Just wait what would happen when Google’s Electric “Johnny Cab” arrives.
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June 11, 2014, 5:03 a.m. EDT
LONDON–Taxi drivers planned to turn a handful of European city centers into giant parking lots Wednesday, protesting the mobile car-hailing services of Uber Technologies Inc. and others.
The demonstrations highlight some challenges facing Uber and its peers as they race to increase revenue and woo investors. But the scale of the planned protests across the continent also underscores the extent to which the technology has upended one of the world’s most regulated industries.
In London, thousands of cab drivers were expected to converge on Trafalgar Square, triggering a warning to organizers from the city’s police force. London’s transportation agency posted an advisory online warning customers of the protest and suggesting that they use the subway system. In Madrid, taxi drivers said they would take the day off. French drivers planned to launch what they called “escargot” operations: driving at a snail’s pace on major streets and thoroughfares — for instance, to and from the airport.
Uber has been subjected to scrutiny elsewhere, including the U.S. and Canada. But the hurdles have been higher in Europe, where taxi drivers tend to be well organized. The industry is also often more heavily regulated, and governments are more willing to actively protect sectors under threat of job losses.
Uber is facing a series of legal challenges across the continent — including a potential decision by a London court about whether the company’s app constitutes a cab meter. A U.K. regulator has deemed Uber legal, but the service could be hampered if a court rules otherwise. In Brussels and Berlin, Uber is fighting court rulings that have effectively barred the service.
All that is a clear risk for the company, and for investors who have been pouring money into it. The privately held, San Francisco-based company raised $1.2 billion earlier this month from investors, valuing it at $18.2 billion.
Uber executives have embraced the protests as a chance to show how useful the service is. “If anything, it’s going to make Uber even more visible, and make a lot of people realize that they now have choices that they didn’t have before,” said Pierre-Dimitri Gore-Coty, Uber’s general manager of Western and Northern Europe.
In many markets, Uber acts as a private car service or ride-sharing service, allowing users to book through their smartphones. Traditional taxi drivers complain it and similar services are doing the work of taxis, but don’t have to spend on the same regulatory and licensing requirements. Many drivers have complained about unlicensed, private-hire car services, but taxi companies say the fast growth of Uber and others has heightened the threat significantly.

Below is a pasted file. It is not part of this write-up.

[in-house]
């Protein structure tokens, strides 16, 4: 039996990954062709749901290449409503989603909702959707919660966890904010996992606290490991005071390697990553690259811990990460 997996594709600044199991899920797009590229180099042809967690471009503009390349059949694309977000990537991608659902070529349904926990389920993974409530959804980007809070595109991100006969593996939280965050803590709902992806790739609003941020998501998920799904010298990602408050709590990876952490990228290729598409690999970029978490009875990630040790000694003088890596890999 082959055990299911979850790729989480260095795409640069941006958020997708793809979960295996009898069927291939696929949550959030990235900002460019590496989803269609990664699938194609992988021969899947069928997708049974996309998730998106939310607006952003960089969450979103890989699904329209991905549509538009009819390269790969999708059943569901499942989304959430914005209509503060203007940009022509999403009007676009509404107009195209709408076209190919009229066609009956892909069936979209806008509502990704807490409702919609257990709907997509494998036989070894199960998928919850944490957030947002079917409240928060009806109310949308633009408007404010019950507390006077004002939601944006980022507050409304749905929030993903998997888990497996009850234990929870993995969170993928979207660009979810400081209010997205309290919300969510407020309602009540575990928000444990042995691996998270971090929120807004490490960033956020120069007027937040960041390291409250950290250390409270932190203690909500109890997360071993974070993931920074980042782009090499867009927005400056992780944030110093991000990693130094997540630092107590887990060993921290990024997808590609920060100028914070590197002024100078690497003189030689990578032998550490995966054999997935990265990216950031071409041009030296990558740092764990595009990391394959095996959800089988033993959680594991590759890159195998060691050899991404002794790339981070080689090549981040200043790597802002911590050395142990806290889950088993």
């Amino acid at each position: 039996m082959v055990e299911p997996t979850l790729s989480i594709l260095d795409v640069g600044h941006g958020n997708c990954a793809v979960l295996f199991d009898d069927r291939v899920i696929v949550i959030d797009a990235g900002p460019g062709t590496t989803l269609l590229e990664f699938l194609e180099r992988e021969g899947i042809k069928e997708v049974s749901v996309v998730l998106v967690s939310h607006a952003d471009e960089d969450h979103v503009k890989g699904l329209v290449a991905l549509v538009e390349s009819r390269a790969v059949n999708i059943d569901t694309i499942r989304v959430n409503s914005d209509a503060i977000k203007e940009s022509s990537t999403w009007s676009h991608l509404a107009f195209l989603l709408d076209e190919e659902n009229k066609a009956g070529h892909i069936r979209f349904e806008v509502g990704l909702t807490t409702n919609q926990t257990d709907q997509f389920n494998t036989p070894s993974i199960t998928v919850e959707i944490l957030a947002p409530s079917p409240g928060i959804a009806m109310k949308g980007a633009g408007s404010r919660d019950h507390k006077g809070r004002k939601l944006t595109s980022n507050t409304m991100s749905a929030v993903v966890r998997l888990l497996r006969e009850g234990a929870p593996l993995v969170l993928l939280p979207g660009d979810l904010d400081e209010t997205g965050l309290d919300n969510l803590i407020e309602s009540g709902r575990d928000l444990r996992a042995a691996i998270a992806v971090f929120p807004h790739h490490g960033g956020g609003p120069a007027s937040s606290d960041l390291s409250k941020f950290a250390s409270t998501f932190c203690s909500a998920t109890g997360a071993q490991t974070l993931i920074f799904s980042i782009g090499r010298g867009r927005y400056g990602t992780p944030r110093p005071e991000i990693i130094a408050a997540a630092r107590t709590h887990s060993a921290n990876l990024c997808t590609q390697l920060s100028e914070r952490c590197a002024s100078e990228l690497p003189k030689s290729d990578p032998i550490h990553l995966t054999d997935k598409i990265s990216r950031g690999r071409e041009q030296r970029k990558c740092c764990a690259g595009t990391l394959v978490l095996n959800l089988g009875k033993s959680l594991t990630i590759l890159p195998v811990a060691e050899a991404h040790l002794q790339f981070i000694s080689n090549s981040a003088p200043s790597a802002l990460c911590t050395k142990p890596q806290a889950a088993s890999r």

“We’re little companies up against $18 billion,” said Nadine Annet, vice chairman of French taxi-driver federation FNAT, citing Uber’s valuation. “Our profession is in jeopardy across Europe.”
In several of the protests, drivers aren’t specifically targeting Uber and other service providers, but what they say is outmoded regulation that makes it hard for them to compete. Part of Uber’s challenge in Europe is the variety of regulations governing the continent, even among the 28-member European Union, each of which has different unions and different rules.
In London, for example, only the city’s ubiquitous “black cabs” are allowed to be equipped with a taxi meter, under a 1998 law. The local transportation agency has said it doesn’t consider Uber’s app — which can measure the time and distance of a trip to calculate a fare — to be the same as a taxi meter for now, allowing Uber to operate. But the agency has asked a court to weigh in.
In Italy, Uber uses licensed cars and operates under laws allowing them to pick up passengers as long as they return to a base — which lessens the competitive threat to licensed taxis. Taxi drivers have filed a complaint against Uber saying its drivers weren’t following this law. However Uber has contested the interpretation of the law and the Italian courts are still deciding the matter.
On Wednesday, Madrid cabdrivers will strike for 24 hours starting at 6 a.m. local time. Barcelona taxi drivers plan a protest march in the city’s downtown.
In Berlin, taxi drivers plan to meet at several locations at noon local time and drive together to Olympischer Platz, a square in the west of the city, where up to 1,000 taxis are expected to arrive at around 1 p.m. A spokesman for Berlin’s police said “traffic will be affected short-term along the routes” of the taxi demonstrations.